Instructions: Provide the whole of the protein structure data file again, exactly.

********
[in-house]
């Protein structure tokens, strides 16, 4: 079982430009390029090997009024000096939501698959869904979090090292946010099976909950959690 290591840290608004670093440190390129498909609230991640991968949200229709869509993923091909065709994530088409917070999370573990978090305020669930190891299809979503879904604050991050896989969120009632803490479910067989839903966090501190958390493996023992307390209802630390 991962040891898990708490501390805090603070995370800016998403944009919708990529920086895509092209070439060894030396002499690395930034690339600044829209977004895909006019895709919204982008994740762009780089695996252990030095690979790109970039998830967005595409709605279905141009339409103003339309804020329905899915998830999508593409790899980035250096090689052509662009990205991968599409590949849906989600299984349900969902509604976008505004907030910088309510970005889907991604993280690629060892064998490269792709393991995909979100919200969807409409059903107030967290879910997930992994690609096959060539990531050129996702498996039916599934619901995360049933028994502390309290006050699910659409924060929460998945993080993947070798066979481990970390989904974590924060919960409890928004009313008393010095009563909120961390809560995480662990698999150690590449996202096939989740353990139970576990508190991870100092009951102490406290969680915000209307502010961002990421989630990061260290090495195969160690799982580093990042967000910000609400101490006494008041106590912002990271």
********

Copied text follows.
[in-house]
């Protein structure tokens, strides 16, 4: 079982430009390029090997009024000096939501698959869904979090090292946010099976909950959690 290591840290608004670093440190390129498909609230991640991968949200229709869509993923091909065709994530088409917070999370573990978090305020669930190891299809979503879904604050991050896989969120009632803490479910067989839903966090501190958390493996023992307390209802630390 991962040891898990708490501390805090603070995370800016998403944009919708990529920086895509092209070439060894030396002499690395930034690339600044829209977004895909006019895709919204982008994740762009780089695996252990030095690979790109970039998830967005595409709605279905141009339409103003339309804020329905899915998830999508593409790899980035250096090689052509662009990205991968599409590949849906989600299984349900969902509604976008505004907030910088309510970005889907991604993280690629060892064998490269792709393991995909979100919200969807409409059903107030967290879910997930992994690609096959060539990531050129996702498996039916599934619901995360049933028994502390309290006050699910659409924060929460998945993080993947070798066979481990970390989904974590924060919960409890928004009313008393010095009563909120961390809560995480662990698999150690590449996202096939989740353990139970576990508190991870100092009951102490406290969680915000209307502010961002990421989630990061260290090495195969160690799982580093990042967000910000609400101490006494008041106590912002990271």